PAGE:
A divorce is a rupture, the deliberate detonation of a bond made in good faith, a shared and mutual dream. The bouquets, the invites, the napkins, the fucking napkins, all torn up and undone. That happy ceremonial day and pink-cheeked love will be fastidiously unpicked, but first the explosion of divorce. Slowly it has been dawning that things are not working, your own limitations and the limitations of the person you married swarm and enclose like locusts feasting on the corpse of goodwill. They were not who you thought they were, you are not who you think you are. The tracks that led uninterrupted to the future of total union are wrenched up and mangled, the blissful plains you had landscaped together are gone and there is a steep drop into the gawping nowhere.
Now, in the aftermath of the split, I am with Meredith in the modest room in North London in which she practises. It is here and there festooned with Zen Japanese art and books on Chinese medicine. I suppose she is in her fifties but I've known her over ten years and she's always seemed to be in her fifties. She is American, an acupuncturist, calm, sharp and smart, warm in unexpected starts. I must've told her of my plan to cope with the pain of divorce by having sex with lots of people because she said, 'What does it mean then, all this meditation, this program, this faith in God, if as soon as there is a problem in your life you turn to sex?'
Well, what it means is that the meditation, program and faith in God are all phoney, hollow practices, phatic chants and empty dances that I carry out when the going is good, basically just for their aesthetic value. But when pain comes, and pain is always coming, I will abruptly turn, like a good little soldier, to a materialistic solution to a spiritual problem. It means that my true religion is materialism, my true god is the ego, and what I really mean when I say 'I want to be enlightened' is 'I want to feel nice'. It wasn't necessary for me to say this, and I didn't, but the question had revealed the hidden truth: that I still found it hard to live a spiritual life, particularly when threatened, and that is when you need the spiritual life the most.
Ostensibly Meredith is an acupuncturist; I went to see her with a bad back. I don't know when my back got better but I continued to go because the conversations we had during the acupuncture were, to me, more valuable than the acupuncture itself, which I feel somehow will appal her. Meredith is interested in deep truth, wisdom. She is a healer but carries none of the woo-woo baggage that term implies. Some time into our relationship it occurred to me that you have the family you are born with and the family you consciously appoint. Meredith became an appointed mother. I don't mean for this to diminish the vital role of my own mother, nor do I mean to say that I have depended on Meredith to the enormous degree that the word 'mother' suggests. It is that on some biochemical or philosophical level I recognized her as a portal for maternal nurture of a type that I required as an adult. A mentor is a type of hero and a hero is a symbol, much of the work they do for you is in effect done by you, yourself, in your own mind. Take the example of Meredith and the revealing question she asked in this instance. She revealed to me that I was living dishonestly and demonstrated, by her own being, that there was an alternative. Now I don't need to set up camp at the foot of her bed or be there at the breakfast table sobbing, while she feeds her actual family, to receive the benefits of her wisdom. I just need to be open to education, willing to change. In this way we author our reality.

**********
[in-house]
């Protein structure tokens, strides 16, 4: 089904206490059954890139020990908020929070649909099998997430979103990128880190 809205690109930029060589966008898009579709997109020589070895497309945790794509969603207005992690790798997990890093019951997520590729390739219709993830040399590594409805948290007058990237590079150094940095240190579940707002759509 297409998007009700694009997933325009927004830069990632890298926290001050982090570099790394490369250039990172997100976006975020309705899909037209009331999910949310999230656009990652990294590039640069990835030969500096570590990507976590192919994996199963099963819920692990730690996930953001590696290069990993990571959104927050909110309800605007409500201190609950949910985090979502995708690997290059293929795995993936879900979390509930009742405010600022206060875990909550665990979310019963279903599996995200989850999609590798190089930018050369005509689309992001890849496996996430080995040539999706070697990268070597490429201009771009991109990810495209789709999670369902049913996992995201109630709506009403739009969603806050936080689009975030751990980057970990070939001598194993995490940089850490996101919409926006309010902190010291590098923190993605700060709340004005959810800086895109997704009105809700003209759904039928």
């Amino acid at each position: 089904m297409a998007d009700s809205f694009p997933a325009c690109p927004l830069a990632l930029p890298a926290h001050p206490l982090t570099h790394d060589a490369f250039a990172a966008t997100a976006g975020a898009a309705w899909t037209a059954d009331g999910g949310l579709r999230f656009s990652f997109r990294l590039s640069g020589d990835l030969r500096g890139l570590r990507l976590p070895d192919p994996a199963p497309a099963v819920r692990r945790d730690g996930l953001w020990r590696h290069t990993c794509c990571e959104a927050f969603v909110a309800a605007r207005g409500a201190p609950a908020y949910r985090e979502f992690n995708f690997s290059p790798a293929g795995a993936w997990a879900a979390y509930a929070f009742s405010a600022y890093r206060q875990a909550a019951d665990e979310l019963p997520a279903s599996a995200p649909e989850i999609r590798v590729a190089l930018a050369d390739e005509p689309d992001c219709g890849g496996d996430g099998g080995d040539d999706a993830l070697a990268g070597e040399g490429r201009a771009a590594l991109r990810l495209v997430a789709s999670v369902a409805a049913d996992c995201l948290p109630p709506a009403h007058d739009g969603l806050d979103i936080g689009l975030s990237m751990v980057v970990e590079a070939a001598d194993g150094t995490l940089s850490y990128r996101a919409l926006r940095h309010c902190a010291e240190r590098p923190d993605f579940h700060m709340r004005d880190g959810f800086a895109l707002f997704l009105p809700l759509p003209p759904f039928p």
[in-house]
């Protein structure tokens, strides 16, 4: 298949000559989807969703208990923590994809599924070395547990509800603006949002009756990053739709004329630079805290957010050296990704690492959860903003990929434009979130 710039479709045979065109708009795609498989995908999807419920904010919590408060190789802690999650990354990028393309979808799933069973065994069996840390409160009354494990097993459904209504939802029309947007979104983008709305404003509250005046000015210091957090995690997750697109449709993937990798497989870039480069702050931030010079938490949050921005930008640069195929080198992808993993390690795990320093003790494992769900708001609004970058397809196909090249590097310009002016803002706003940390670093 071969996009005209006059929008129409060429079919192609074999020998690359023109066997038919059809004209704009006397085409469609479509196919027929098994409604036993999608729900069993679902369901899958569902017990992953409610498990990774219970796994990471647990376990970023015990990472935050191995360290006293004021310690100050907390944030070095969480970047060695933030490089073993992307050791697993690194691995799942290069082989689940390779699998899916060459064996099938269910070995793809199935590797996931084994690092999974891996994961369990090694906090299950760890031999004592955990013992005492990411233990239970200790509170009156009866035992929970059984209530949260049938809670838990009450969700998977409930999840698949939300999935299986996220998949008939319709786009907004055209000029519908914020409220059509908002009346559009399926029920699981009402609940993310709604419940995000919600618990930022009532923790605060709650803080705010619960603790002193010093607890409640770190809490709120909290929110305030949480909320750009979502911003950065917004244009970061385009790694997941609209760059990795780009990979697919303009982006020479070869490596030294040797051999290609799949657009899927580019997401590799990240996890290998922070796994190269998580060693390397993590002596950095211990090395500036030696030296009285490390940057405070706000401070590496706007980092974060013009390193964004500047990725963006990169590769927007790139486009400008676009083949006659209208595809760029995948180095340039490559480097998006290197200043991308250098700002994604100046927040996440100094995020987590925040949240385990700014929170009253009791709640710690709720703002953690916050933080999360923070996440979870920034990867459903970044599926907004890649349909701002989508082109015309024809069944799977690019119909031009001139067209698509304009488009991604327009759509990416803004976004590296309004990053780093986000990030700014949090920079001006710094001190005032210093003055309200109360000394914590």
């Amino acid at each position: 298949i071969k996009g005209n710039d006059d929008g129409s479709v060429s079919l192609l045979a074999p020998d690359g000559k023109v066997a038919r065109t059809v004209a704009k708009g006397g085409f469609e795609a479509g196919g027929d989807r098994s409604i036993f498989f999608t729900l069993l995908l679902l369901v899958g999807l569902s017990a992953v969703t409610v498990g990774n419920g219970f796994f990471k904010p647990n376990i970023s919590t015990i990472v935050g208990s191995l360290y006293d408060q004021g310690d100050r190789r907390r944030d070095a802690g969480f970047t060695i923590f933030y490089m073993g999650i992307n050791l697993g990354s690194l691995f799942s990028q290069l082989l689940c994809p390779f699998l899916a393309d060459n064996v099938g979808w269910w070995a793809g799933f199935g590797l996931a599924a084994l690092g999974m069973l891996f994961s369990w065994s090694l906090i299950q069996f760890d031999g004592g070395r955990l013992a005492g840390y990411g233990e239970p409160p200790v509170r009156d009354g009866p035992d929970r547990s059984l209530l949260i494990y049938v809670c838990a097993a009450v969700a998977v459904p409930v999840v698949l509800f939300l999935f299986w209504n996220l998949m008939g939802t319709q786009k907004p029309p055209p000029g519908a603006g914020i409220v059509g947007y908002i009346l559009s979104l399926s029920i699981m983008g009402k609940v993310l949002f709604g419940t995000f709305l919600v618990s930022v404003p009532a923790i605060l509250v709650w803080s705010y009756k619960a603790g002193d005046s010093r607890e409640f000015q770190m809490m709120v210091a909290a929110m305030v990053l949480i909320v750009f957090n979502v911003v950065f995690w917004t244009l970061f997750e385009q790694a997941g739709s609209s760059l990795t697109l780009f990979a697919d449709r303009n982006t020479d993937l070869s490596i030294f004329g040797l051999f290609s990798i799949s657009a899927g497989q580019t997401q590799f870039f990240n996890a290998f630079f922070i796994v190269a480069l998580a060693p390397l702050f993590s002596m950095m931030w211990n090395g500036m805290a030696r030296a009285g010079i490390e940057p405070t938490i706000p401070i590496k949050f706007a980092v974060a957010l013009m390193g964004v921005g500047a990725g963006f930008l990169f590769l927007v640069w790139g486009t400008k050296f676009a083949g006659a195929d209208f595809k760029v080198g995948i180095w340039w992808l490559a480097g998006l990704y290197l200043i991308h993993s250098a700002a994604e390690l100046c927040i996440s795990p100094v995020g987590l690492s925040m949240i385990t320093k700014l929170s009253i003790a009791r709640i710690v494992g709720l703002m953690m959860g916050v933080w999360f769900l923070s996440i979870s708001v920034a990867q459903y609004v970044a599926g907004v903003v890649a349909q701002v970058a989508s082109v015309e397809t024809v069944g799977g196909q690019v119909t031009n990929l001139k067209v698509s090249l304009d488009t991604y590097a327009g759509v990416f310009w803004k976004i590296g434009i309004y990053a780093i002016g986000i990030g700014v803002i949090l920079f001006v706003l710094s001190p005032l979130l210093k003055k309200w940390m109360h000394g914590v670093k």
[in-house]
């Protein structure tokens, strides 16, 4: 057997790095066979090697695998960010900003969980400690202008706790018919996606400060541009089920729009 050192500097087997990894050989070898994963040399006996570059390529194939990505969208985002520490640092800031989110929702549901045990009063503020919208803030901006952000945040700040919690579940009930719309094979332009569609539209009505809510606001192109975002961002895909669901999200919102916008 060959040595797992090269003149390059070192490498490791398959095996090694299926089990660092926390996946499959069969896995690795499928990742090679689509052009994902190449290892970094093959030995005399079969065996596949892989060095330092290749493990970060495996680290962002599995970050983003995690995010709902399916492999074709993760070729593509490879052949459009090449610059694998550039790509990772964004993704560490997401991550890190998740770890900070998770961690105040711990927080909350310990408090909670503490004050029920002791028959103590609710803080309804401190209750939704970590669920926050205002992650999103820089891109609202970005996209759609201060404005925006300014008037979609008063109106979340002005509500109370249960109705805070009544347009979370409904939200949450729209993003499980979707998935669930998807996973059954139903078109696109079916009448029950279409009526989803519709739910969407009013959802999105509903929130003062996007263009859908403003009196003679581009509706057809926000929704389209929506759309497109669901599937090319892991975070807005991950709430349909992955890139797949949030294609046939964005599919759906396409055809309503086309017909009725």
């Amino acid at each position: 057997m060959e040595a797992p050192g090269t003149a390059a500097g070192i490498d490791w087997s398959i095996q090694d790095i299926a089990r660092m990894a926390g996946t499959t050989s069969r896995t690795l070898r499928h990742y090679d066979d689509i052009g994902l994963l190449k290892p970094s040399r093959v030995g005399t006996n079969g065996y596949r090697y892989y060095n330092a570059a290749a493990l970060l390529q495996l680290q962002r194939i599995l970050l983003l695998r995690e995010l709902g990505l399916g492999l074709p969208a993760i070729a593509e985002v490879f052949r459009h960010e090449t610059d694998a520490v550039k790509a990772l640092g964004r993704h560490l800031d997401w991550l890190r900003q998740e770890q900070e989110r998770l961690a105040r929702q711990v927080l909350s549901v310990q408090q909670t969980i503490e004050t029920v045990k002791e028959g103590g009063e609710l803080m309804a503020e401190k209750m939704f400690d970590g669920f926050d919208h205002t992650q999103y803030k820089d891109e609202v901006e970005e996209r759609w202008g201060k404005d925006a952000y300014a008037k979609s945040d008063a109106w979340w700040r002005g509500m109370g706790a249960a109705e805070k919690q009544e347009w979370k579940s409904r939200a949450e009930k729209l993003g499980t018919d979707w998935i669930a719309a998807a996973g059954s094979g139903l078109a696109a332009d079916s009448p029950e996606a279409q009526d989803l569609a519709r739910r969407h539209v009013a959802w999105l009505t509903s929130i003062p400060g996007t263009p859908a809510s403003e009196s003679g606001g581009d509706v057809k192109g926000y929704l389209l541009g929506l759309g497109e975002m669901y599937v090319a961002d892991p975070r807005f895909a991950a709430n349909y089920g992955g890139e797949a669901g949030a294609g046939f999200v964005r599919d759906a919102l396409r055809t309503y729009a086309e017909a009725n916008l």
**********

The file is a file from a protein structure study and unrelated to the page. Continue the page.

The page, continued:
I determined to make Meredith a 'mother'. I decided to accept her nurture. This is a more conscious and less severe example of mentorship than I experienced with Chip, my requirements had changed. Whilst I still have a long road ahead of me and evidently at the time of Meredith's searing question I was still unconsciously functioning through addictive behaviour – distraction from pain through sex – I'd grown beyond the point of shuffling dependency. Any good mentor will enhance your self-sufficiency.(Continues…)
Excerpted from "Mentors"
Copyright © 2019 Russell Brand.
Excerpted by permission of Henry Holt and Company.
All rights reserved. No part of this excerpt may be reproduced or reprinted without permission in writing from the publisher.
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Table of Contents
1. Among Lost Boys: The Time Before Mentors,
2. The First Mentor: Initiation with a Devoted Atheist,
3. Mentor Two: Zen Nurture from the Wise Woman,
4. Mentor Three: The Goodison Guru,
5. Mentor Four: The Warrior on the Mat,
6. Mentor Five: The Park Bench Merlin,
7. Mentor Six: The Aphrodite of the Damned,
8. Mentor Seven: The Divine Mother,
9. Missed Chances: Before the Student is Ready,
10. Mentor Eight: The Brother Swami,
11. Fatherhood: How to Practise,
12. Becoming a Mentor,
13. Answering the Call,
The 12 Steps,
About the Author,